Science and Spirituality: The Volatile Connection
Until the end of the eighteenth century, almost everyone believed that the empirical world of science could produce evidence for a wise and loving God. By the twenty-first century this comforting certainty has almost vanished. What caused such a cataclysmic change in attitudes to science and to the world?
Science and Spirituality offers a new history of the interaction between Western science and faith, which explores their volatile connection, and challenges the myth of their being locked in inevitable conflict.
Journeying from the French Revolution to the present day, and taking in such figures as Francis Bacon, René Descartes, Charles Darwin, Immanuel Kant, Albert Einstein, Mary Shelley and Stephen Hawking, David Knight shows how science evolved from medieval and Renaissance forms of natural theology into the empirical discipline we know today. Focusing on the overthrow of Church and State in revolutionary France, and on the crucial nineteenth century period when a newly emerging scientific community rendered science culturally accessible, Science and Spirituality shows how scientific disenchantment has provided some of our most flexible and powerful metaphors for God, such as the hidden puppet-master and the blind watchmaker, and illustrates how questions of moral and spiritual value continue to intervene in scientific endeavour.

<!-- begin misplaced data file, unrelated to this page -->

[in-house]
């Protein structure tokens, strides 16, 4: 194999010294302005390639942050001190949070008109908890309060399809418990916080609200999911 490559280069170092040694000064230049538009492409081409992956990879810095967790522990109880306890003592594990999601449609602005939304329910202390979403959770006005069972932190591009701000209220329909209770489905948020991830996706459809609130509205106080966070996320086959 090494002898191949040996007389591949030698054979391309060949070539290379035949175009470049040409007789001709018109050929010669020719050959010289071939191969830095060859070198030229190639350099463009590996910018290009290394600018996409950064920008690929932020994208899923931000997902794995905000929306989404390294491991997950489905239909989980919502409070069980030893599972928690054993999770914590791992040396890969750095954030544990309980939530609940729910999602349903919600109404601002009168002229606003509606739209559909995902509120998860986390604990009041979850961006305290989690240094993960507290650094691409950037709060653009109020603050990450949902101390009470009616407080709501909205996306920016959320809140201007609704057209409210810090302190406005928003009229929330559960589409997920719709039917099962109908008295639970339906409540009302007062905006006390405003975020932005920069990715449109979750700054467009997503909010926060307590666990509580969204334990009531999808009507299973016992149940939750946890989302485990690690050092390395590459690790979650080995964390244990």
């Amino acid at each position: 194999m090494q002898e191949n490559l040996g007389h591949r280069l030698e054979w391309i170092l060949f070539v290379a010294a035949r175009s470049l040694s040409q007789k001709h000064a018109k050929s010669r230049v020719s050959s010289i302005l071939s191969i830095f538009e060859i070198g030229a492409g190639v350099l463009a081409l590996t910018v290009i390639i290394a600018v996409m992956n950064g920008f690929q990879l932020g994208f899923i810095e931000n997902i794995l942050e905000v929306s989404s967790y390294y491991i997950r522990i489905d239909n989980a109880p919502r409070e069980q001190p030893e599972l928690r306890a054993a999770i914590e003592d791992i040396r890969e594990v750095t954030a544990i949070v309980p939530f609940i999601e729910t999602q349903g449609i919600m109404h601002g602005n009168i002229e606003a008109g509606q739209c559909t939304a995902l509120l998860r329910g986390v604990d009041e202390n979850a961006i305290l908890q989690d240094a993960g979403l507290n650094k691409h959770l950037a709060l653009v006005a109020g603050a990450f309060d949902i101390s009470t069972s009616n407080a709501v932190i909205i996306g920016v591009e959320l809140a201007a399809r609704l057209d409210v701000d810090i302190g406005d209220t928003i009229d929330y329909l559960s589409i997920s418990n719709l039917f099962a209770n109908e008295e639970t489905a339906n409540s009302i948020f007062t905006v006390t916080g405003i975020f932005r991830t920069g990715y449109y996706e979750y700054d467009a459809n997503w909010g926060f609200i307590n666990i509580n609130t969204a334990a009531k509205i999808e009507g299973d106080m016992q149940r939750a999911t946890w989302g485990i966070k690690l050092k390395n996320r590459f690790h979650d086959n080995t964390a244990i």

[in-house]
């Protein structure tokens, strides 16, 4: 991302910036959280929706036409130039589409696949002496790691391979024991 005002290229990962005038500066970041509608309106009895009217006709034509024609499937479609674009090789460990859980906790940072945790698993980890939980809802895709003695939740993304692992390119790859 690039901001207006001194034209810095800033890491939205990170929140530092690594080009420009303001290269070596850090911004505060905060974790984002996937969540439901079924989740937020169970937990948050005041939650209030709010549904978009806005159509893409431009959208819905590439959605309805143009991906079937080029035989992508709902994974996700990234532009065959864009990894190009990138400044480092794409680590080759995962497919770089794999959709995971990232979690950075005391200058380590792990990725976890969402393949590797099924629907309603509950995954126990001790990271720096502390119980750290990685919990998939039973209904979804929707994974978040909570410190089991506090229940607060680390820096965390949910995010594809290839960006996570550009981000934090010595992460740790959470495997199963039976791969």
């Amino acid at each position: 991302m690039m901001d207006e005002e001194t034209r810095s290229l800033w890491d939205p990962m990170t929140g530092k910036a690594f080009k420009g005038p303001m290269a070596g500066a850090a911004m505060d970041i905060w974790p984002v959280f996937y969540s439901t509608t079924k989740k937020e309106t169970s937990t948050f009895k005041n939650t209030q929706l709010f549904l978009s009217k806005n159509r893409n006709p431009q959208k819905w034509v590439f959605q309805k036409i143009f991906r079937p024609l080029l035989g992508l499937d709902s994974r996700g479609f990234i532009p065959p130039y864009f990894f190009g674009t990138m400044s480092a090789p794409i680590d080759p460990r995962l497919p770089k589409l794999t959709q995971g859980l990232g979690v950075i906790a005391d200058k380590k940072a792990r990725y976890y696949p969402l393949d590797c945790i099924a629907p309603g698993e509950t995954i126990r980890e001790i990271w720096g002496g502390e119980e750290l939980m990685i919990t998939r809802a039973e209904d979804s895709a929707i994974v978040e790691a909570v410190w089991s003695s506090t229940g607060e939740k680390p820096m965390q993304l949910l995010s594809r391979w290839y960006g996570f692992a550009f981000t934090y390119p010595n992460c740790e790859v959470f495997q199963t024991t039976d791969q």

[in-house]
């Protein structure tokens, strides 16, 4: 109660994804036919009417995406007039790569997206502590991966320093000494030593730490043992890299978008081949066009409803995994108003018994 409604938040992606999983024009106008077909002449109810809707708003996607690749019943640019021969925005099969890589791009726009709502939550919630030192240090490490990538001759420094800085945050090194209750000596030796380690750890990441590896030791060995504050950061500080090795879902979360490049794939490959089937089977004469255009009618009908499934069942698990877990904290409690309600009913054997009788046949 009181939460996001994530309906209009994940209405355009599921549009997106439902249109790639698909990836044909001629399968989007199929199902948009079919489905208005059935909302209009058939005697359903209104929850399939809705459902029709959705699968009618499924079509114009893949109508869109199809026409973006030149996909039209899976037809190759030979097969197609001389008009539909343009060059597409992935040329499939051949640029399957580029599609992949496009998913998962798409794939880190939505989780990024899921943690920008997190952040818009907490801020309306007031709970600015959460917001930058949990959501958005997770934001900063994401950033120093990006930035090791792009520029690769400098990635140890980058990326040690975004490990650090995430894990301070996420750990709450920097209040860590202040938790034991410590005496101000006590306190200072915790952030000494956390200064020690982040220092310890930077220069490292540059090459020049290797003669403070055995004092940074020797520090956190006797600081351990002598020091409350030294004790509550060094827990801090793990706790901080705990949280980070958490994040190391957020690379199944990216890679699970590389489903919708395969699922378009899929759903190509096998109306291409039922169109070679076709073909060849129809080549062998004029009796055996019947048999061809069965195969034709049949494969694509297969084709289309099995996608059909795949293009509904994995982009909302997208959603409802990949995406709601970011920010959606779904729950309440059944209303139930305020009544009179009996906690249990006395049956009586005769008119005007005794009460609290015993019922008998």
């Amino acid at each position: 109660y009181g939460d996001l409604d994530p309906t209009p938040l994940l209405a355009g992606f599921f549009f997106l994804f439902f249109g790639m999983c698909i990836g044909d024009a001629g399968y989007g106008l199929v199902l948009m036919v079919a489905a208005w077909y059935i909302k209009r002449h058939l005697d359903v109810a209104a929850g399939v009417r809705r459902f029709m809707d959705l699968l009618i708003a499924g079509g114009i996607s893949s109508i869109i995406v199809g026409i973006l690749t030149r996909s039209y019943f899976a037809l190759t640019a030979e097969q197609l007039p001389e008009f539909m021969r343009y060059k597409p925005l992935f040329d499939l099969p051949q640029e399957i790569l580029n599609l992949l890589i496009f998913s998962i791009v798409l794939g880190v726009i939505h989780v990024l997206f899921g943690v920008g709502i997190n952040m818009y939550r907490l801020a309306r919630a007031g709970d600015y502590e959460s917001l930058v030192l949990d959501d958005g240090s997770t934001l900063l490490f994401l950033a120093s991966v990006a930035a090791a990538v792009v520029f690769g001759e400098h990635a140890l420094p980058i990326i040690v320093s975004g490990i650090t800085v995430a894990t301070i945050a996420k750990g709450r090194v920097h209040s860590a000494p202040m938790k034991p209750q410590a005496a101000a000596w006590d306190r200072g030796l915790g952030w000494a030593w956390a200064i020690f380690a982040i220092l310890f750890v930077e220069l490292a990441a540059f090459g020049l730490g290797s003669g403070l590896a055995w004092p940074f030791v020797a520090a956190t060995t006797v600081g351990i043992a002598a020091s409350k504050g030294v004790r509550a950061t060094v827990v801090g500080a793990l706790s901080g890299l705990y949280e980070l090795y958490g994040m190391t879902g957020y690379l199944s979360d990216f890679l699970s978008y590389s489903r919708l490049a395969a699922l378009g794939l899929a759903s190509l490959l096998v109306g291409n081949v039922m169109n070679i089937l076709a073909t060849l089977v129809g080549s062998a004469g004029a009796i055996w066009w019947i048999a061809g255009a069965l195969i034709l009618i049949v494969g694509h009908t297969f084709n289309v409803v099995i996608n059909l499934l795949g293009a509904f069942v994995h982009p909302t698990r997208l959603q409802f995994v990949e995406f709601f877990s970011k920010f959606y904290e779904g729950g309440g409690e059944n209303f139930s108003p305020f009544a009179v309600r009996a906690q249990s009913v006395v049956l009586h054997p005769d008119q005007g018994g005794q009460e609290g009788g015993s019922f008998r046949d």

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Agnosticism Anglican animals argument atheism Balfour Banks became believed Bible Bishop Bridgewater Treatise Britain Buckland Cambridge Charles Darwin chemistry chemists Christianity Church clergy clerisy Coleridge contemporaries creation Cuvier D.M. Knight Davy Davy's Deists Dissenters Earth England Erasmus Darwin evangelical evidence evolution evolutionary faith Faraday fossils France French Genesis geologists geology God's Herschel human Humphry Davy Huxley's idea intellectual J.W. Draper John Joseph Banks Kirby laboratory Lamarck later lectures living London look Lyell Mary Somerville mathematics modern moral Museum natural history natural theology Newton nineteenth century Origin of Species Oxford Paley Paley's perhaps philosophers physics Priestley prominent published reason religious Royal Institution Royal Society sceptical science and religion scientific scientists seemed seen sermons social species spirituality sublime Swainson T.H. Huxley theory things tradition twentieth century Tyndall Unitarian University Victorian Whewell William William Buckland wisdom